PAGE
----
Partial or Total knee replacement

Partial Knee Replacement Surgery

If you are considering knee surgery, the following partial knee replacement information may help you understand your alternatives. Your doctor must assess your specific circumstances, and guide you on what the options available, and appropriate, for you are. Remember that even if you may think an option may be right for you, there may be specifics in your circumstances that require different options.  Knee pain from arthritis can be particularly debilitating because we use our knees in almost all of our daily activities. If you are experiencing severe knee pain that interferes with your normal functioning, your doctor may recommend a partial knee replacement, also known as uni-compartmental knee replacement.

This procedure is much less invasive than total knee replacement and may give relief to people suffering from arthritis of the knee or a knee injury. Partial knee replacement surgery replaces only the damaged area of your knee joint, may require only one day of hospitalisation, and results in less recovery time when compared with total knee replacement surgery.

The knee can be divided into three compartments: the medial (inside) compartment, the lateral (outside) compartment, and the patello-femoral compartment. The uni-compartmental implant is designed to replace either the medial (inside) or lateral (outside) compartment.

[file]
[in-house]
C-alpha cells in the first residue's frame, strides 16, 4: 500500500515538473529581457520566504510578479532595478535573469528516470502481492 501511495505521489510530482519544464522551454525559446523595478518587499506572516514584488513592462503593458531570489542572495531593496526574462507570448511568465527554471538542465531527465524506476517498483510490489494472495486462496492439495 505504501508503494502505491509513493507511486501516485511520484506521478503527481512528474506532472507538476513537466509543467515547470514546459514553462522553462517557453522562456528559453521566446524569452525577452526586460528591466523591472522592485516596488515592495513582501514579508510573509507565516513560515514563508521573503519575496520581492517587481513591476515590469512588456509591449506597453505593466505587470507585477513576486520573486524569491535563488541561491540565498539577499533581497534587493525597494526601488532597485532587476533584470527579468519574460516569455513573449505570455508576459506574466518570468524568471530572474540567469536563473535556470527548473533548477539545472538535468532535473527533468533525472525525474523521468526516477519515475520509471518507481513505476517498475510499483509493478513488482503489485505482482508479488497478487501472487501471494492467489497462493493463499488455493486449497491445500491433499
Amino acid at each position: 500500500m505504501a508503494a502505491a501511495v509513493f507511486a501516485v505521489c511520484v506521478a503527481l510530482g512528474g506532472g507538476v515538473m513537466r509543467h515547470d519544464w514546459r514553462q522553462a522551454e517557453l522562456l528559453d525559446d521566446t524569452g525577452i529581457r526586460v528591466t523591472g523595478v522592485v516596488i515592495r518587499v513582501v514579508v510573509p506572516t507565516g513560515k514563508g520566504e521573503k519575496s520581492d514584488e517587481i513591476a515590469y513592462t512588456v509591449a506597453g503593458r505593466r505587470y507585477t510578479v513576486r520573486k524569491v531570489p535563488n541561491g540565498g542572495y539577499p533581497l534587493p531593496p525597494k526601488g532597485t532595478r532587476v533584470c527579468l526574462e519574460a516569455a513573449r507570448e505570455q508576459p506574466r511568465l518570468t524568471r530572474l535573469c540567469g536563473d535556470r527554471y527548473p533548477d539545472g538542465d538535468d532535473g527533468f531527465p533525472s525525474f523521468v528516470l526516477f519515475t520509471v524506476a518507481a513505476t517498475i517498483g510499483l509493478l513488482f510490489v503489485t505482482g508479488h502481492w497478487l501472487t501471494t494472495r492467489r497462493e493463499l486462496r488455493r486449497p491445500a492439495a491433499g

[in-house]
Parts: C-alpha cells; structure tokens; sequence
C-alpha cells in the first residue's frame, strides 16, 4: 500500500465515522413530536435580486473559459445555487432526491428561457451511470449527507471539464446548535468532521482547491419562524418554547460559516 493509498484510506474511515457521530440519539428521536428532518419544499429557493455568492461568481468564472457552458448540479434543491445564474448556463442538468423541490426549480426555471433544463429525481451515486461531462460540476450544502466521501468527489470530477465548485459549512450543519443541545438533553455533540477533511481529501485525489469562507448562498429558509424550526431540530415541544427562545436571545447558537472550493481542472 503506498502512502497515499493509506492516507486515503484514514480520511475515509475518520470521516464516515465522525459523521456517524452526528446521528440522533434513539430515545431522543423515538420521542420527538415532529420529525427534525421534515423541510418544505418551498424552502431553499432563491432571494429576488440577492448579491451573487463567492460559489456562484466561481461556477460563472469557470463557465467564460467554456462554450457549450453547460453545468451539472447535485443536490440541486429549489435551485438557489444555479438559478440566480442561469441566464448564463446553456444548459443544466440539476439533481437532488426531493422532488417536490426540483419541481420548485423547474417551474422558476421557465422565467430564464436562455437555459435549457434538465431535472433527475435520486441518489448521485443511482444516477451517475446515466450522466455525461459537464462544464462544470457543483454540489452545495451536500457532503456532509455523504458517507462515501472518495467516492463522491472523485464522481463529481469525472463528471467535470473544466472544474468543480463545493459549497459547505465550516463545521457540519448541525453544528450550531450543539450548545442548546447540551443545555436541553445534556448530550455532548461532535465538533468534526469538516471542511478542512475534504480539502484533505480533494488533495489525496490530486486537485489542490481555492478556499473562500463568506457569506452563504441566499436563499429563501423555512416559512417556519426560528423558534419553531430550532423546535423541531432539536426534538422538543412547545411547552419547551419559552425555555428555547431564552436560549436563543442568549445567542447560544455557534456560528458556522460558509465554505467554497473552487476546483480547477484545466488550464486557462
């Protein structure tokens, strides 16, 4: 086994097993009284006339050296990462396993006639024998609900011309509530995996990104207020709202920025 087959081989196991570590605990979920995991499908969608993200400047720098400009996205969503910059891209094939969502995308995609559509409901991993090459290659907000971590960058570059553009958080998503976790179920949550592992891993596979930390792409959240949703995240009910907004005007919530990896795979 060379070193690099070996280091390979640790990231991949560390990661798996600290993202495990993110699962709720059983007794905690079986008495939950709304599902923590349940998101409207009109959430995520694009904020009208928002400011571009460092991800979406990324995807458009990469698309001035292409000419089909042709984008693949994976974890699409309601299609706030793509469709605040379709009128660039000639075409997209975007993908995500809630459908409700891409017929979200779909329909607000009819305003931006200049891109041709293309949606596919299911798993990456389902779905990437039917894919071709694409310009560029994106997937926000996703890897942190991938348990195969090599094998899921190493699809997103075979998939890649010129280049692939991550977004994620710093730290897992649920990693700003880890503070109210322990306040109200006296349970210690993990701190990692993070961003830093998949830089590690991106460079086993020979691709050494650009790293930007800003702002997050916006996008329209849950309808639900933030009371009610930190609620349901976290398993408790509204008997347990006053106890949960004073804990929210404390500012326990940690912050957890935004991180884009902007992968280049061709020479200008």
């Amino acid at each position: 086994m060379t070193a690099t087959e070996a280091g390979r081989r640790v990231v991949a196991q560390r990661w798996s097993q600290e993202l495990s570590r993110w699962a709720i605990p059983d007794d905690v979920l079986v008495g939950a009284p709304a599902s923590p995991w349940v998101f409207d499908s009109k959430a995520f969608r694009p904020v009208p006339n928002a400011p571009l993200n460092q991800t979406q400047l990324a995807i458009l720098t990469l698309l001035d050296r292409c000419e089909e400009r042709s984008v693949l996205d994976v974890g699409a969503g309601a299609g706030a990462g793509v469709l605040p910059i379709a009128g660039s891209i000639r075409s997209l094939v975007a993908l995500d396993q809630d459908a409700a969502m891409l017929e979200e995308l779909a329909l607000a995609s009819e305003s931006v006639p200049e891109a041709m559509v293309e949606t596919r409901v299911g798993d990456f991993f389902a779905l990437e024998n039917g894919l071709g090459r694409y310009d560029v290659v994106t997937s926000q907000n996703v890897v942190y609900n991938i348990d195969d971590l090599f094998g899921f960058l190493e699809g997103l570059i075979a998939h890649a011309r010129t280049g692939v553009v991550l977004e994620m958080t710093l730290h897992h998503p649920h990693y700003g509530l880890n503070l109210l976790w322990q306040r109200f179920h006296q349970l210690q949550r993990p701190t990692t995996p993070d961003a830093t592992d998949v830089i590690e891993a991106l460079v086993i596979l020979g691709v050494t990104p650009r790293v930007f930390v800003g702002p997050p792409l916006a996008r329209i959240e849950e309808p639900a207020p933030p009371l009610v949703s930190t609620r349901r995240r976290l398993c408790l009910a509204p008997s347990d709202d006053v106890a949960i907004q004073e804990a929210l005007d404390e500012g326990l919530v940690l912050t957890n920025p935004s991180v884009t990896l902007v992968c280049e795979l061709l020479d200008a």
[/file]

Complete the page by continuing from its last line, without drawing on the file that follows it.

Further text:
The x-ray below shows a right leg with a lost medial (inside) compartment. Notice how there is no space between the femur (thigh bone) and the tibia (shin bone). This bone on bone contact can be quite painful.  

Uni-compartmental Osteoarthritis

Post-operative View with Implant

Watch a video on partial replacement procedure:

Total Knee Replacement Surgery

If you have spoken to your doctor and knee surgery is recommended as an option, the following total knee replacement information might help you understand the procedure and implants better. Your knees work hard during your daily routine, and arthritis of the knee or a knee injury can make it hard for you to perform normal tasks. If your injury or arthritis is severe, you may begin to experience pain when you’re sitting down or trying to sleep.

Sometimes a total knee replacement is the only option for reducing pain and restoring your activity level. If you and your doctor decide a total knee replacement is right for you, the following information will give you an understanding about what to expect.

A total knee replacement involves cutting away the damaged bone of the knee joint and replacing it with a prosthesis. This “new joint” prevents the bones from rubbing together and provides a smooth knee joint.

Implant Components

Almost all knee replacement implants consist of a four-part system: knee Implant compoents

  • The tibial (shin) side has two elements and replaces the top of the shin bone. This portion of the implant is made up of a metal tray attached directly to the bone and a plastic spacer that provides the lower half of the new joint's bearing surface.

  • The femoral (thigh bone) side is a single element that replaces the bottom of the thigh bone and provides the top half of the new joint's bearing surface. This component also replaces the groove where the patella, or knee cap, sits.

  • Finally, the patellar component replaces the surface of the knee cap, which rubs against the femur. The patella protects the joint, and the newly resurfaced patellar button will slide smoothly on the front of the joint.